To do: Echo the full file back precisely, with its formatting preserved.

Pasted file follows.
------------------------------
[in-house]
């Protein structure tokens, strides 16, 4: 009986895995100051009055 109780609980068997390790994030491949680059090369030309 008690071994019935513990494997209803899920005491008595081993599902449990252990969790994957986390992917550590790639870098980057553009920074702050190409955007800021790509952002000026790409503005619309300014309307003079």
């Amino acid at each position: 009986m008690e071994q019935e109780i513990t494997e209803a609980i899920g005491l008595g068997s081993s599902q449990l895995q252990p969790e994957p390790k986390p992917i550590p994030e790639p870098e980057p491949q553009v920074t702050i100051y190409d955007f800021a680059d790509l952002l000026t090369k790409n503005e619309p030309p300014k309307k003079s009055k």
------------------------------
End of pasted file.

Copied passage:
[in-house]
């Protein structure tokens, strides 16, 4: 009986895995100051009055 109780609980068997390790994030491949680059090369030309 008690071994019935513990494997209803899920005491008595081993599902449990252990969790994957986390992917550590790639870098980057553009920074702050190409955007800021790509952002000026790409503005619309300014309307003079």
């Amino acid at each position: 009986m008690e071994q019935e109780i513990t494997e209803a609980i899920g005491l008595g068997s081993s599902q449990l895995q252990p969790e994957p390790k986390p992917i550590p994030e790639p870098e980057p491949q553009v920074t702050i100051y190409d955007f800021a680059d790509l952002l000026t090369k790409n503005e619309p030309p300014k309307k003079s009055k």